and w is an inertial weight that influences the convergence of

the algorithm.

Initially, the values of the velocity vectors are randomly generated with vik= 0 [ vmax , vmax ] . If one component in a particle violates

the velocity limit vmax, its velocity will be set back to the limit.

Step 6: Update the position for one particle by using

xi k +1 = xi k + vi k +1 . . . . . . . . . . . . . . . . . . . . . . . . . . . . . . . . . . (4)

Step 7: Repeat Steps 2 to 6 until the maximum number of

iterations is reached or another stopping criterion is attained.

Because PSO was developed as an optimization tool, we

have to extend the algorithm to quantify uncertainty in reservoir

modeling. We choose to extend the algorithm using the same

concepts as the NA by running the NAB code, which computes

March 2010 SPE Journal

surface is constant in each Voronoi cell surrounding a particle

(Sambridge 1999b).

Hamiltonian Monte Carlo. HMC is an MCMC method that was

introduced by Duane et al. (1987) for sampling from distributions.

HMC aims to fix some of the problems that MCMC algorithms can

suffer from [e.g., the Metropolis algorithm (Metropolis et al. 1953)

can suffer from slow exploration of the probability distribution if

the step size is too small or can suffer from excessive rejection of

proposed locations if the step size is too high].

The idea of HMC is to regard each set of parameter variables

as a point in parameter space and introduce a set of auxiliary

momentum variables u. We define a potential energy as the negative logarithm of the posterior probability U(x) = logp(m|O), and

a kinetic energy as K(u) = uTu/2. The Hamiltonian or total energy

is then H(x,u) = U(x) + K(u). Our extended probability distribution,

assuming the momenta are sampled from a normal distribution

with mean zero and variance 1, is

p ( x , u ) e H ( x ,u ) = e U ( x )e K (u ) p ( m | O ) N ( u; 0,1) . . . . . . . (5)

So, if we can sample from the extended distribution, we can

obtain samples from the posterior probability distribution of interest by discarding the information on the momentum variables.

We generate new samples by solving Hamiltons equations of

motion:

u =

H ( x , u )

. . . . . . . . . . . . . . . . . . . . . . . . . . . . . . . . . . . . (6)

x

and

x =

H ( x , u )

. . . . . . . . . . . . . . . . . . . . . . . . . . . . . . . . . . . . . (7)

u

state space and total energy. This means that, if we simulate the

dynamics exactly, we will leave the extended density invariant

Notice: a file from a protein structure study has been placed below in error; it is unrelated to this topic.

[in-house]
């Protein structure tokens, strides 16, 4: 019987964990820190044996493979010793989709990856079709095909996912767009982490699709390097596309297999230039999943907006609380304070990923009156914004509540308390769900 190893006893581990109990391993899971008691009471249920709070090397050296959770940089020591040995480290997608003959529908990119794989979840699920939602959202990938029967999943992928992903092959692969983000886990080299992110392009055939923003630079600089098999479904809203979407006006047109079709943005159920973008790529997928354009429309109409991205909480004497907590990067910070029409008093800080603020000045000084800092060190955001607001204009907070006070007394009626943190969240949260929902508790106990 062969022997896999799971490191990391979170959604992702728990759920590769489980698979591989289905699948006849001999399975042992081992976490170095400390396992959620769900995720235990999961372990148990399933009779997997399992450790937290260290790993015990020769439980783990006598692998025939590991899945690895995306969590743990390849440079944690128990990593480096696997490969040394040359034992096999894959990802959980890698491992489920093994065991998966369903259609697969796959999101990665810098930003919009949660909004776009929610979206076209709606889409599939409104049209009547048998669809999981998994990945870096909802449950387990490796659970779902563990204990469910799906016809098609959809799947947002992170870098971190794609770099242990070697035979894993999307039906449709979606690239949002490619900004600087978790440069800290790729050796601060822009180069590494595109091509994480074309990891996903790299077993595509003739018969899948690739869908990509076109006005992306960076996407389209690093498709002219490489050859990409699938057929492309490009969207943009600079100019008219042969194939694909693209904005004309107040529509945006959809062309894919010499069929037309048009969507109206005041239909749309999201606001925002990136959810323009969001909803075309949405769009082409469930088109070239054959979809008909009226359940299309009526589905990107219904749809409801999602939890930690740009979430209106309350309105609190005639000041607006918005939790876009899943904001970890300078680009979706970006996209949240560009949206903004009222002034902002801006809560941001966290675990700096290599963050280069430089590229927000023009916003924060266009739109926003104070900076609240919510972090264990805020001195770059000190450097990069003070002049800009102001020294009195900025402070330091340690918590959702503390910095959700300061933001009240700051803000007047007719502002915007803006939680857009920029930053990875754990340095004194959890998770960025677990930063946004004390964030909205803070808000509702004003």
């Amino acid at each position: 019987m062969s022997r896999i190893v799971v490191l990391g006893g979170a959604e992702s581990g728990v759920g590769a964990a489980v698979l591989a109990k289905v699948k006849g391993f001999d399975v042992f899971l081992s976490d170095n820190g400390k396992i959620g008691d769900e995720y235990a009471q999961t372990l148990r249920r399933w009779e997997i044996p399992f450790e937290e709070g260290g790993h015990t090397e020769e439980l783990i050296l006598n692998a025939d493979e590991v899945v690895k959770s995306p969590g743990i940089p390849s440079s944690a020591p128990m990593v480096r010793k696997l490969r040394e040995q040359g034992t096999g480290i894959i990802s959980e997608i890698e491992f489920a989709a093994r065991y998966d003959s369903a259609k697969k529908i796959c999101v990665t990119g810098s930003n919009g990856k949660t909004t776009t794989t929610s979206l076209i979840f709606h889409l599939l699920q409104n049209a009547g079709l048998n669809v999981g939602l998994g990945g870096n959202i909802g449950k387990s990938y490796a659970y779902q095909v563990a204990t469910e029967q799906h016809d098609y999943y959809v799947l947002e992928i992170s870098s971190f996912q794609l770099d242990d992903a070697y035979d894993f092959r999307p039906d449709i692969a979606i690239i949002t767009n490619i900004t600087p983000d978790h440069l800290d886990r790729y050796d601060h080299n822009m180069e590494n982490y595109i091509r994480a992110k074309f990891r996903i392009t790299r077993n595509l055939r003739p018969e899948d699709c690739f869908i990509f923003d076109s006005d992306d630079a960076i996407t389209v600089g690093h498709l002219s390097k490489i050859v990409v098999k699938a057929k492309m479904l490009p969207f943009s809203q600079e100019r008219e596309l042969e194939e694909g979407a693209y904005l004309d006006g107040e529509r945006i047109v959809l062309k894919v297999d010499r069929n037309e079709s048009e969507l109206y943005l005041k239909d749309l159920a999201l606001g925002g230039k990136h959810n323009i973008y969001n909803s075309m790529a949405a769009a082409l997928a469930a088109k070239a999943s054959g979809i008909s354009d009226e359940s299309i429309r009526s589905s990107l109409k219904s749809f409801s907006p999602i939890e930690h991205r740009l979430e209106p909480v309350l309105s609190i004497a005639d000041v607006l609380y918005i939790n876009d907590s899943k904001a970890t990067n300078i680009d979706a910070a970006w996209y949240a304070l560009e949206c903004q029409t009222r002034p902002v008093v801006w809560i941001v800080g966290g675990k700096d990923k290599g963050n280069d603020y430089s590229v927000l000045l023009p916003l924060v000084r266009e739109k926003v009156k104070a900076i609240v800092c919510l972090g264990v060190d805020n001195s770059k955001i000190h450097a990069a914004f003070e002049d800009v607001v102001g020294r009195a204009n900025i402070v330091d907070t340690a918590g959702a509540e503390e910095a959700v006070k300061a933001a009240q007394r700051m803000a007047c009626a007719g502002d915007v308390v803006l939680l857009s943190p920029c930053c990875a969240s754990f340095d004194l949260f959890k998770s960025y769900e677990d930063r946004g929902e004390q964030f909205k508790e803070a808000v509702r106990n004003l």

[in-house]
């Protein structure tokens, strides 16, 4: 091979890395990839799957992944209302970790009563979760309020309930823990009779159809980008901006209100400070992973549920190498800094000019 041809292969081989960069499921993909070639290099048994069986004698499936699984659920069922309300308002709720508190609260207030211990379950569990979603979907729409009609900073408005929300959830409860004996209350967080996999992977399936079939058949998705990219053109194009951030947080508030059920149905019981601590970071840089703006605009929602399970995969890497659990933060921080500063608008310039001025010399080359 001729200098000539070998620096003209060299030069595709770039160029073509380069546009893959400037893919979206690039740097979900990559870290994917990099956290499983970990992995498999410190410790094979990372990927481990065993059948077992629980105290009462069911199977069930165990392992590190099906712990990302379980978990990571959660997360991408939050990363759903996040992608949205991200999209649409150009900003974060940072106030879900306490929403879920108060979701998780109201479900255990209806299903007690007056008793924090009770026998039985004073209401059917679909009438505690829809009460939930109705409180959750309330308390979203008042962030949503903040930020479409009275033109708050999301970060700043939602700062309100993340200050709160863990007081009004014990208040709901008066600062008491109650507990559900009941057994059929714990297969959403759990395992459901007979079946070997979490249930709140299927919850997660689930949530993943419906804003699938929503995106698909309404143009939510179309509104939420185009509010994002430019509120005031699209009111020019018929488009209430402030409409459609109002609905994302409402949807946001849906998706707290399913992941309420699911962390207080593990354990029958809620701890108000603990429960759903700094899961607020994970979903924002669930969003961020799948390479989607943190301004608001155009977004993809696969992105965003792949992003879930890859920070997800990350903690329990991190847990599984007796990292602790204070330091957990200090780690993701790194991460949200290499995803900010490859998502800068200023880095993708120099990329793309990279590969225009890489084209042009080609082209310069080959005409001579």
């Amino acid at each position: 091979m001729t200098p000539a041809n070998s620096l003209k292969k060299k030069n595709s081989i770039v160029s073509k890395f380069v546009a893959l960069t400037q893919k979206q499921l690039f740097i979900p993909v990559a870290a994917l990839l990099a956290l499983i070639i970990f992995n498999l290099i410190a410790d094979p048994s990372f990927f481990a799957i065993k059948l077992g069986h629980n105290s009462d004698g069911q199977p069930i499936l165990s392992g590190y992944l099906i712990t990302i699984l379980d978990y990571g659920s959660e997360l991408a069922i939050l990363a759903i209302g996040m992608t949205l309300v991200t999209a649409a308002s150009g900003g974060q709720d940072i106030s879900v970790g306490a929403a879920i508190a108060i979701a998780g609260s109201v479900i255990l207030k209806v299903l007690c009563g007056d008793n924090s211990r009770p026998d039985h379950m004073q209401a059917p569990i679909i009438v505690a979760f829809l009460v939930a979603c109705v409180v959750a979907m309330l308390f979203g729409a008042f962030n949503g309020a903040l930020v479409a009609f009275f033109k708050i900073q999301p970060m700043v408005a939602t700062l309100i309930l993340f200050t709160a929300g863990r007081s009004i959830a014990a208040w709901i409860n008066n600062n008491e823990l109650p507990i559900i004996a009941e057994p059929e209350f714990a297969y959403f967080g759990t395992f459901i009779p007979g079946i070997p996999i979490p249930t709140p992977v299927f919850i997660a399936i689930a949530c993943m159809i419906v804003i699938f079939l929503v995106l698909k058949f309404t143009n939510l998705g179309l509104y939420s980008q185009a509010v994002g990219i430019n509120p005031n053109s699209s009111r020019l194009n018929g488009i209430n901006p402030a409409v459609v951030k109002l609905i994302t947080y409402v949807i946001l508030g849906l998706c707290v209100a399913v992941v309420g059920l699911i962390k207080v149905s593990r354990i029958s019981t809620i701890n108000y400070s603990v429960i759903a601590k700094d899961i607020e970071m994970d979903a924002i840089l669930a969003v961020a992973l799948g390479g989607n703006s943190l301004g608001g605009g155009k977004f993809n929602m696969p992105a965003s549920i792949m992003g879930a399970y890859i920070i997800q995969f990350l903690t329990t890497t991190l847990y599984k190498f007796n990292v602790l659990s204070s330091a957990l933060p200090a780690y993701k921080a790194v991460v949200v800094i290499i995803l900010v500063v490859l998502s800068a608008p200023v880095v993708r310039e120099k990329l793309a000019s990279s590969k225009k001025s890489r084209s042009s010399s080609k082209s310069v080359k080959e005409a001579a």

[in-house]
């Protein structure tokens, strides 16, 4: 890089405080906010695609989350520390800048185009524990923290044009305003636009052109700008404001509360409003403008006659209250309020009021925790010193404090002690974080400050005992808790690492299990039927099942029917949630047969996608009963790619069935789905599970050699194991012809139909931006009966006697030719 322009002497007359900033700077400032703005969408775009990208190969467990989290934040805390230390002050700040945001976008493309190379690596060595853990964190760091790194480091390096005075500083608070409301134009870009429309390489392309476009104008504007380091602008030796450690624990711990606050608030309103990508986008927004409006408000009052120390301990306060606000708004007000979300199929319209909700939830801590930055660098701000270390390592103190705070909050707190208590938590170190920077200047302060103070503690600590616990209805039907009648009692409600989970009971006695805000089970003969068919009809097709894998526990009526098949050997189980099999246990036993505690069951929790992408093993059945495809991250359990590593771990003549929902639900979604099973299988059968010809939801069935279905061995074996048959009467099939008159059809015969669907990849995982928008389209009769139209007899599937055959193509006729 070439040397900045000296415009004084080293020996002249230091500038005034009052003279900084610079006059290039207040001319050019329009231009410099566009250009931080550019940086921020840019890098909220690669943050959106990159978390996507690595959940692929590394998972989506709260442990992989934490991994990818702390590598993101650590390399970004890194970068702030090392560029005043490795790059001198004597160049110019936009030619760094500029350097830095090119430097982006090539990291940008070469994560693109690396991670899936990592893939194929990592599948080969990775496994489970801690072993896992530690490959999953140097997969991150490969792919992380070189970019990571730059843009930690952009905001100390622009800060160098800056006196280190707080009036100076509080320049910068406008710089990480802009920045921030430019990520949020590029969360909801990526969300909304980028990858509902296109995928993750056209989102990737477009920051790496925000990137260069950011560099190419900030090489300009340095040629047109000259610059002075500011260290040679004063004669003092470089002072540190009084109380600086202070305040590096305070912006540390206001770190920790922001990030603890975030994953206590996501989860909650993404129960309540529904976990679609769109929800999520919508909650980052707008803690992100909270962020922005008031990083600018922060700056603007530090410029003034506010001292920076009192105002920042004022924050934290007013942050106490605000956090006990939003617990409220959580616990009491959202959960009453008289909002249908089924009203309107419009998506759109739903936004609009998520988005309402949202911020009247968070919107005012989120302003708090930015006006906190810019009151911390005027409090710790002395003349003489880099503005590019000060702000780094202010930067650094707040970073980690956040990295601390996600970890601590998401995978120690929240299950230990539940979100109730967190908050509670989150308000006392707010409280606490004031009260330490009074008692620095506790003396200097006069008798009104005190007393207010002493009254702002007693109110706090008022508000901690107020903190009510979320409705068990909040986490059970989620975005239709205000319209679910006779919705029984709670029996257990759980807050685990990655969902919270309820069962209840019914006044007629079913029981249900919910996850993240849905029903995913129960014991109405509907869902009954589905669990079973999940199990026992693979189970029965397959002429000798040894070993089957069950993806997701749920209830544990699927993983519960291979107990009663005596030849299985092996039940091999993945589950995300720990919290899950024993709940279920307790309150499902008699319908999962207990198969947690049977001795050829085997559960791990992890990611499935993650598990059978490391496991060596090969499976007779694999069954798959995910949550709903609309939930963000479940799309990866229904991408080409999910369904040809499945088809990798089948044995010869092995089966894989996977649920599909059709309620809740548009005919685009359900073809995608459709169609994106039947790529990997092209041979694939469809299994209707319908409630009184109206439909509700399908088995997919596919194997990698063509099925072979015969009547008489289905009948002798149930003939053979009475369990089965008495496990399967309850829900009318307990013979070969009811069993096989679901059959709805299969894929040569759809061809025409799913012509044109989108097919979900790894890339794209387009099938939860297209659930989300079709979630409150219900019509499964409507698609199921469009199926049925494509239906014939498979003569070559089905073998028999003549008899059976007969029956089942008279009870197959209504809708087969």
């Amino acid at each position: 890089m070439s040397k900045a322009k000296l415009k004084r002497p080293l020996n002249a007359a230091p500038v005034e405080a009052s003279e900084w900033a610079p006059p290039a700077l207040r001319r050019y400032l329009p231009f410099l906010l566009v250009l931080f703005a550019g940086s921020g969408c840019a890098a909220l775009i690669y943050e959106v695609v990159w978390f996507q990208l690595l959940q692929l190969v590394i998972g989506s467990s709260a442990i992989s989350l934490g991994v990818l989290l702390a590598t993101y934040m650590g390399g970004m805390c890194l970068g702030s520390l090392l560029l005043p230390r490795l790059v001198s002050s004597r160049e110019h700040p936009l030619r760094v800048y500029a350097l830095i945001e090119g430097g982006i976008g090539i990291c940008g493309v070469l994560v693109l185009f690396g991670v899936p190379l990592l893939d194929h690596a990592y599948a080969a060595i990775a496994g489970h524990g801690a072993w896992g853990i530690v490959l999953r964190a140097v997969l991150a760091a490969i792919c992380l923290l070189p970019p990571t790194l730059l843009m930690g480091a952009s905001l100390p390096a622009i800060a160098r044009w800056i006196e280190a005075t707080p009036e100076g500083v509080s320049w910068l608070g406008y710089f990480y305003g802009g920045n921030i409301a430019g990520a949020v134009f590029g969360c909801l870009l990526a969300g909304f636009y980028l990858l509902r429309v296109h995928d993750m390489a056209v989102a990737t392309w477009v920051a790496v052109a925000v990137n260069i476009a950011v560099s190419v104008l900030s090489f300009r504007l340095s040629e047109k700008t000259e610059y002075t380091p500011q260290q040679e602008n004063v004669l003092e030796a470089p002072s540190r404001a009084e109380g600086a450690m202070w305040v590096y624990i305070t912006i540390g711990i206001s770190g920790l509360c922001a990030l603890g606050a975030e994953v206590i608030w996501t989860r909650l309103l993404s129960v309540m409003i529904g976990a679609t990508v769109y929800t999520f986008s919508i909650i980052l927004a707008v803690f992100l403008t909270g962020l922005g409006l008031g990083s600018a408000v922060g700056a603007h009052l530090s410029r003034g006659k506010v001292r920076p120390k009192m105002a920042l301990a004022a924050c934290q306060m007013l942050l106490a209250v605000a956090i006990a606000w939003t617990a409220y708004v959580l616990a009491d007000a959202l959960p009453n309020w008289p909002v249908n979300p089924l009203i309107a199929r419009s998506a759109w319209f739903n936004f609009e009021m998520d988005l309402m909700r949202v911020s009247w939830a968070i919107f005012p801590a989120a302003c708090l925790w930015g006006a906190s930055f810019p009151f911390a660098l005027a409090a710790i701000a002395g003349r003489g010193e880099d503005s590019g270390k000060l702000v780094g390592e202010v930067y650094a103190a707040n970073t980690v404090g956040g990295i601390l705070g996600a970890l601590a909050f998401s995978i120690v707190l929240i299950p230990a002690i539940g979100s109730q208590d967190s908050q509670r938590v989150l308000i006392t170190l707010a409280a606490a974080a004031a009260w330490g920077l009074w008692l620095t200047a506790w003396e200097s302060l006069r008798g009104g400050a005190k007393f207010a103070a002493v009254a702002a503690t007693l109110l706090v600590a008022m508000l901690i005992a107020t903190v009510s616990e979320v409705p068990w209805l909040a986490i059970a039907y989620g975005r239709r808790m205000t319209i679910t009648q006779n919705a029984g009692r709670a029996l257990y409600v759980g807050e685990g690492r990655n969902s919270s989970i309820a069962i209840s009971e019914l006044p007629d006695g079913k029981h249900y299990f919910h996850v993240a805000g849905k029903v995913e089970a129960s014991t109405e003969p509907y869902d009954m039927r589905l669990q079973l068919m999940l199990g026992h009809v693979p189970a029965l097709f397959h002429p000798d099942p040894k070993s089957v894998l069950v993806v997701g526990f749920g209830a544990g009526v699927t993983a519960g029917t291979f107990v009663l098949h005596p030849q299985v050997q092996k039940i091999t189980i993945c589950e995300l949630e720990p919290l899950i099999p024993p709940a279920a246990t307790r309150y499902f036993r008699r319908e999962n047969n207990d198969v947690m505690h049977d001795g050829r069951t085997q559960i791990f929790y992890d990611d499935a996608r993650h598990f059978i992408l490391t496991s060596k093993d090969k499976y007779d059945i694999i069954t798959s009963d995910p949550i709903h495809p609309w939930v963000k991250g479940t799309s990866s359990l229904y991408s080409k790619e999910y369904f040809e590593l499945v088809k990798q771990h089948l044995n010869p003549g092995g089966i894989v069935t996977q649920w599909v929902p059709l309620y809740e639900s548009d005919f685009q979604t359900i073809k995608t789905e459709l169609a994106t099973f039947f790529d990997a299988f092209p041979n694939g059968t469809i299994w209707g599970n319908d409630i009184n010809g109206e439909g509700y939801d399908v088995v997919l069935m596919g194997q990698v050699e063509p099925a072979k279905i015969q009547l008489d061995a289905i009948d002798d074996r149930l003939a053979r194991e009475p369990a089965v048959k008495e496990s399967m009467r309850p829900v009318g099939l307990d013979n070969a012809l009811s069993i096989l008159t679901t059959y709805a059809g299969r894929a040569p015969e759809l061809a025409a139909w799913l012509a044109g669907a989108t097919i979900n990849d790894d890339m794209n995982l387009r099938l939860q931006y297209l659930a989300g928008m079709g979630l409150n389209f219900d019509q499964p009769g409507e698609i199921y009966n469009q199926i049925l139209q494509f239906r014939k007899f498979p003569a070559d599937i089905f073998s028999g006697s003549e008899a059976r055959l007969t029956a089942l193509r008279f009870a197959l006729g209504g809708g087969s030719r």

(Bishop 2006). In practice, we simulate the Hamiltonian dynamics

using the leapfrog algorithm

U ( x ( t ))

t

t

u t + = u t t

2

2

x

t

x (t + t ) = x (t ) + tu t + . . . . . . . . . . . . . . . . . . . . . . . (8)

2

Although the leapfrog algorithm simulation is time-reversible and

volume-preserving, it preserves energy only to second order in the

a Metropolis accept/reject step at the end of the trajectory.

The steps for the HMC algorithm are as follows:

Step 1: Initialize the HMC algorithm with a population of an

initial set of ninit models randomly generated in the search space

by a quasirandom number generator; for each model, the forward

problem is solved and the relevant misfit value M is obtained. The

population of models with their misfits will be used to approximate

the surface and obtain the gradients (see the next section).

Step 2: Generate a new momentum vector u from the Gaussian distribution p ( u ) exp ( K ( u )). This step is considered as

the stochastic part of the algorithm, which ensures that the whole

phase space is explored.

Step 3: Starting from the current state, perform L leapfrog steps

with a step size t, resulting in the new state (x(tL), u(tL)).

Step 4: Employ the Metropolis rule, make the next

min (1, exp ( ( H ( x ( tL ) , u ( tL )))) H ( x , u )) , where k is the

sample

k +1

k +1

iteration number.

Computing the Gradients. Implementing HMC requires us to

compute the gradient of the negative logarithm of the posterior

distribution, which is the sum of the misfit and the negative log of

the prior. There are two approaches that can be followed to compute this term: If gradients of the solution with respect to uncertain

variables are available (e.g., from an adjoint code), then this term

can be computed directly; alternatively, it can be computed less

accurately from a proxy.

In the application presented here, we use a general regression

neural network (GRNN) (Specht 1991; Nadaraya 1964; Watson

1964) with Gaussian kernels to approximate the misfit surface

and then compute the gradient from the approximated surface. A

critical step in the regression is that of computing the kernel-width